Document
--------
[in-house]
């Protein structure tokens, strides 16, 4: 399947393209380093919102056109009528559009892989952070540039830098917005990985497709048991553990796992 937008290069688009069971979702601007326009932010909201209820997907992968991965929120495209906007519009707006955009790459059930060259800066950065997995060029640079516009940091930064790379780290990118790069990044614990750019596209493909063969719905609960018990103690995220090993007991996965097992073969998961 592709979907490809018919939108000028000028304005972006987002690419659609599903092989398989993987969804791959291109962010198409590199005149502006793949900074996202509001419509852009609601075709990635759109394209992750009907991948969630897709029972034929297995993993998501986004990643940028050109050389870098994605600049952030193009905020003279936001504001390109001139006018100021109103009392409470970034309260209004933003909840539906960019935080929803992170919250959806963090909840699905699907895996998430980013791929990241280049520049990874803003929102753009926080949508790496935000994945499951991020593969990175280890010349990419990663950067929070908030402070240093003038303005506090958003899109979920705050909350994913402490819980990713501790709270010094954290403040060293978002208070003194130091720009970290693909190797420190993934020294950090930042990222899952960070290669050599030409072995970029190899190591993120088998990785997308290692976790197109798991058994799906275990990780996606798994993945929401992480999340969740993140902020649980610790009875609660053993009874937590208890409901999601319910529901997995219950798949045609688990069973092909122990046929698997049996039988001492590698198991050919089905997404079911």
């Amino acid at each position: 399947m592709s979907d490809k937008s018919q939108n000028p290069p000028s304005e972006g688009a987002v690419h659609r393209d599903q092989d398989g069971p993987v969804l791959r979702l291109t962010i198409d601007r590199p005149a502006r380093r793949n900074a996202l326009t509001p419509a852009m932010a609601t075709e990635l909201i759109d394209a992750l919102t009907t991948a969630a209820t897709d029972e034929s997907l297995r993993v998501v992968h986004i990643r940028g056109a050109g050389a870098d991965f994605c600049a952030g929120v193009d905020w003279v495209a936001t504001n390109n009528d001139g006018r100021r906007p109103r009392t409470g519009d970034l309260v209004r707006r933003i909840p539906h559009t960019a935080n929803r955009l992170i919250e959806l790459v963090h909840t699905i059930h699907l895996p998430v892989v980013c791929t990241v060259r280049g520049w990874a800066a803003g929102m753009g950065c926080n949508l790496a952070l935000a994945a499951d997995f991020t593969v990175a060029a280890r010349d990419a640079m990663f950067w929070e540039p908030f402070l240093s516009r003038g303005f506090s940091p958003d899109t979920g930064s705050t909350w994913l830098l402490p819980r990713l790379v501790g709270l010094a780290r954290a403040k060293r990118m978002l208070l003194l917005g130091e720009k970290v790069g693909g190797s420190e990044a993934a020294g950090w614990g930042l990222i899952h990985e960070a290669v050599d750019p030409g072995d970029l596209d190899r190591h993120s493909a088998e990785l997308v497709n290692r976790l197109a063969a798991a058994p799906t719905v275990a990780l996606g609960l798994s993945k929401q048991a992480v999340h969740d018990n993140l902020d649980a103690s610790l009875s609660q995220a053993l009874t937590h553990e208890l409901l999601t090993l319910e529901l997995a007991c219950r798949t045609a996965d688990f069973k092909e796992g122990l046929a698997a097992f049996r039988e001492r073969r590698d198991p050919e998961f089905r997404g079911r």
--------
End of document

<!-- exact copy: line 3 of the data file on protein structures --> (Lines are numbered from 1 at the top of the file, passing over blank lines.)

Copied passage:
């Amino acid at each position: 399947m592709s979907d490809k937008s018919q939108n000028p290069p000028s304005e972006g688009a987002v690419h659609r393209d599903q092989d398989g069971p993987v969804l791959r979702l291109t962010i198409d601007r590199p005149a502006r380093r793949n900074a996202l326009t509001p419509a852009m932010a609601t075709e990635l909201i759109d394209a992750l919102t009907t991948a969630a209820t897709d029972e034929s997907l297995r993993v998501v992968h986004i990643r940028g056109a050109g050389a870098d991965f994605c600049a952030g929120v193009d905020w003279v495209a936001t504001n390109n009528d001139g006018r100021r906007p109103r009392t409470g519009d970034l309260v209004r707006r933003i909840p539906h559009t960019a935080n929803r955009l992170i919250e959806l790459v963090h909840t699905i059930h699907l895996p998430v892989v980013c791929t990241v060259r280049g520049w990874a800066a803003g929102m753009g950065c926080n949508l790496a952070l935000a994945a499951d997995f991020t593969v990175a060029a280890r010349d990419a640079m990663f950067w929070e540039p908030f402070l240093s516009r003038g303005f506090s940091p958003d899109t979920g930064s705050t909350w994913l830098l402490p819980r990713l790379v501790g709270l010094a780290r954290a403040k060293r990118m978002l208070l003194l917005g130091e720009k970290v790069g693909g190797s420190e990044a993934a020294g950090w614990g930042l990222i899952h990985e960070a290669v050599d750019p030409g072995d970029l596209d190899r190591h993120s493909a088998e990785l997308v497709n290692r976790l197109a063969a798991a058994p799906t719905v275990a990780l996606g609960l798994s993945k929401q048991a992480v999340h969740d018990n993140l902020d649980a103690s610790l009875s609660q995220a053993l009874t937590h553990e208890l409901l999601t090993l319910e529901l997995a007991c219950r798949t045609a996965d688990f069973k092909e796992g122990l046929a698997a097992f049996r039988e001492r073969r590698d198991p050919e998961f089905r997404g079911r």